It has been found in practice that with such an input circuit unexpectedly large distortions of the signals frequently occur. These distortions may even be so large that, for example, with digital information, in which event only a "0" level and a "1" level (full bucket) are present, it is difficult to discriminate these levels from each other at the output because the "0" level (empty bucket) has filled substantially completely. These distortions especially occur in charge-coupled devices in which the clock electrodes comprise a transfer part and a storage part, means being internally provided, such as a difference in doping concentration or a difference in oxide thickness, to generate a difference in threshold voltage. Such an electrode configuration occurs, for example, in a two-phase CCD, in which a potential barrier with respect to the storage part should be formed under the transfer part. Due to this asymmetrical configuration, it is achieved, as is well known, that charge transport can take place in only one direction.

SUMMARY OF THE INVENTION

The invention has for its object to provide a charge-coupled device of the kind described in the opening paragraph, in which these distortions of the signals are substantially completely avoided.

A charge-coupled device according to the invention is characterized in that the said supply means comprise a voltage divider having a junction point which is coupled to the input diode and having a first resistance element between the junction point and a reference voltage and a second resistance element between the junction point and VBB, which second resistance element comprises an element arranged outside the monocrystalline semiconductor body.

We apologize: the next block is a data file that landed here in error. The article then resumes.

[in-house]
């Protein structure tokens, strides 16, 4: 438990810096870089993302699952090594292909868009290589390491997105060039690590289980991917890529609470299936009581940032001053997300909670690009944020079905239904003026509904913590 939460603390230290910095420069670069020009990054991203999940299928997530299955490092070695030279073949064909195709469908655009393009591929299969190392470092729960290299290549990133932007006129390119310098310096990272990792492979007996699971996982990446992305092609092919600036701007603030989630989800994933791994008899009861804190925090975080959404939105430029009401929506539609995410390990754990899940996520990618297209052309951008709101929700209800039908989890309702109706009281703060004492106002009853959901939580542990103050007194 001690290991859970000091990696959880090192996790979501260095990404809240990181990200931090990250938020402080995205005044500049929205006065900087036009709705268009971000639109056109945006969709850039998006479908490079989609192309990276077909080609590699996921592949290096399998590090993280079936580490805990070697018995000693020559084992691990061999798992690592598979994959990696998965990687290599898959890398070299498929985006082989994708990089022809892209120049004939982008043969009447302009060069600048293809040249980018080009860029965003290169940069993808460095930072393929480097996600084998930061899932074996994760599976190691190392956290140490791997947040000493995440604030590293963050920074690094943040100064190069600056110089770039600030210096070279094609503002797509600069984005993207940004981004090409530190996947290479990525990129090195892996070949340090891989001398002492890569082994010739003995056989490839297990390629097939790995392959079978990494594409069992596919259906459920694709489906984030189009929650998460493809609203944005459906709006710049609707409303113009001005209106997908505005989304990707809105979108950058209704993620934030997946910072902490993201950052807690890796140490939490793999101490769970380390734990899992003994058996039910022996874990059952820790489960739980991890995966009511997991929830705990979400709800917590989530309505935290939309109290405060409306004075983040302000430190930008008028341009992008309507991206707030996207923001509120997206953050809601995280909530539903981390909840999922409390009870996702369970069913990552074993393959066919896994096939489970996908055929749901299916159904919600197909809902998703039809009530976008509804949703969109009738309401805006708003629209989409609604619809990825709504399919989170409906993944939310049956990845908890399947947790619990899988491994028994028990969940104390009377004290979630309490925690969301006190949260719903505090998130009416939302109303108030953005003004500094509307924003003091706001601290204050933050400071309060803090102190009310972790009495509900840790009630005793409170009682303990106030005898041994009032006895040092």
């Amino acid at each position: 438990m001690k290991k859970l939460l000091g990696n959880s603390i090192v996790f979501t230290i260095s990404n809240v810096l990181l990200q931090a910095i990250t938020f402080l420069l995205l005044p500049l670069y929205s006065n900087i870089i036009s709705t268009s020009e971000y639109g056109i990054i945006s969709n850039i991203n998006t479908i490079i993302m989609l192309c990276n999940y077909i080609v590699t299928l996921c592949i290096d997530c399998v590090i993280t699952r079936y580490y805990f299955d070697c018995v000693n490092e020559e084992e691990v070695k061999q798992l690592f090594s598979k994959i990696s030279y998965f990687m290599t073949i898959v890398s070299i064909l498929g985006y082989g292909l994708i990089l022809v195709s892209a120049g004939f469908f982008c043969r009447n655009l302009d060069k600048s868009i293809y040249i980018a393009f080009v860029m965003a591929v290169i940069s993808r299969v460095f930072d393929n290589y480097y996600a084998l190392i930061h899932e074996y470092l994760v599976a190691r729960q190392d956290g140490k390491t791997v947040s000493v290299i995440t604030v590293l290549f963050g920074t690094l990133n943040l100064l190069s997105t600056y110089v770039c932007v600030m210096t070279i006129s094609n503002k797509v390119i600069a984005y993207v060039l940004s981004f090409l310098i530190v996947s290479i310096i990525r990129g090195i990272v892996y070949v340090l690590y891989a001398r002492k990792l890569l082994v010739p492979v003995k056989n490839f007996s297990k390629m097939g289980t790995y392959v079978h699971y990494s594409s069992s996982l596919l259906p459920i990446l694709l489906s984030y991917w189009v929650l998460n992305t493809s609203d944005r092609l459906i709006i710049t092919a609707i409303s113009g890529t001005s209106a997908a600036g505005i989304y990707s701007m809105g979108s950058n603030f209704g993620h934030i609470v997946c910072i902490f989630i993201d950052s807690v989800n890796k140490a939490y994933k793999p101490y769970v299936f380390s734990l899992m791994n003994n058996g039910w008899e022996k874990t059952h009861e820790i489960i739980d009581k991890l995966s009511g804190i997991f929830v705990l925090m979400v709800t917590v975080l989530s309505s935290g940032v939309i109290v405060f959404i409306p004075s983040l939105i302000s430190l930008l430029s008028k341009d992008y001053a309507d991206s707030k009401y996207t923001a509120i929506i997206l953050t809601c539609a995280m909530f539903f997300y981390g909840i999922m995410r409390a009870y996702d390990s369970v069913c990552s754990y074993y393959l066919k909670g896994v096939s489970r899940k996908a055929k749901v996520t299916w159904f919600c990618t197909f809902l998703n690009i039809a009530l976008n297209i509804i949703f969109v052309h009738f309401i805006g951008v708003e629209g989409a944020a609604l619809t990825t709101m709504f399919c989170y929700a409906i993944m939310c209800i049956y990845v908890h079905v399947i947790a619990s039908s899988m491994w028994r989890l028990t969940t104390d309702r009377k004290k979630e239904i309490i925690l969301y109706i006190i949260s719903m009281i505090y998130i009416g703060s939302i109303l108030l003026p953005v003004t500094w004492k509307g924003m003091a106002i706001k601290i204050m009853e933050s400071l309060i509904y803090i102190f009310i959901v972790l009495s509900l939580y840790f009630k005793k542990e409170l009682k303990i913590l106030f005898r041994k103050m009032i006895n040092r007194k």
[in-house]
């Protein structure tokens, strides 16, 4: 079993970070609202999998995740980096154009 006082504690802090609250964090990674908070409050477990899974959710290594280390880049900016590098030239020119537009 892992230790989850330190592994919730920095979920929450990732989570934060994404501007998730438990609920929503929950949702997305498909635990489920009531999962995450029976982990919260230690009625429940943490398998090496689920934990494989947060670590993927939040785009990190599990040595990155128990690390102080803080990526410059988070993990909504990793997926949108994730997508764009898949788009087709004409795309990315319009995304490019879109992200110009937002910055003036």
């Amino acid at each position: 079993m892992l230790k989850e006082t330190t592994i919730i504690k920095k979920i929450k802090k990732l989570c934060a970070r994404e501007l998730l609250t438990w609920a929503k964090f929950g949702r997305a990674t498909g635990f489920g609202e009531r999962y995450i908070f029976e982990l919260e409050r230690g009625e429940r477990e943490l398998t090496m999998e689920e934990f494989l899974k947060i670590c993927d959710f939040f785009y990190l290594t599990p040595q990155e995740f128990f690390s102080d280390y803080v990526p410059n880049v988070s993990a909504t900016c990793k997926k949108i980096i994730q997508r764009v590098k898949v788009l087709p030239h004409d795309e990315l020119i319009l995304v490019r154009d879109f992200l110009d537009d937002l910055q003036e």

The invention is based inter alia on the recognition of the fact that the leakage ocurrents which cause the signal distortions described here are for the major part due to cross-talk between the semiconductor substrate and the clock electrodes as a result of which the potential of the substrate (or at least of the layer-shaped region of the substrate) at least locally varies with the clock voltages. Due to these voltage variations, pn junctions in the input circuit, more particularly of zones which are brought to the substrate voltage VBB and are themselves less sensitive to clock cross-talk than the substrate, can be periodically biased in the forward direction and can inject charge into the substrate, which charge is added at least in part to the signal charge. By the use of a resistance element, for example a polycrystalline resistor, arranged outside the semiconductor body, it is possible to avoid the presence of zones which are biased at substrate voltage VBB and thus to prevent the signal distortion described.

BRIEF DESCRIPTION OF THE DRAWINGS

The invention will be described more fully with reference to an embodiment and the accompanying diagrammatic drawing, in which:

FIG. 1 is a sectional view of a charge-coupled device,

FIG. 2 shows the potential distribution which is induced at two instants during operation in the part shown in FIG. 1 of the device;

FIG. 3 shows the clock voltages φ1, φ2, which are applied to the device shown in FIG. 1, as a function of time t;

FIG. 4 shows an input circuit for the device shown in FIG. 1 according to the invention;

FIG. 5 shows the circuit diagram of an inverter stage shown diagrammatically in FIG. 4;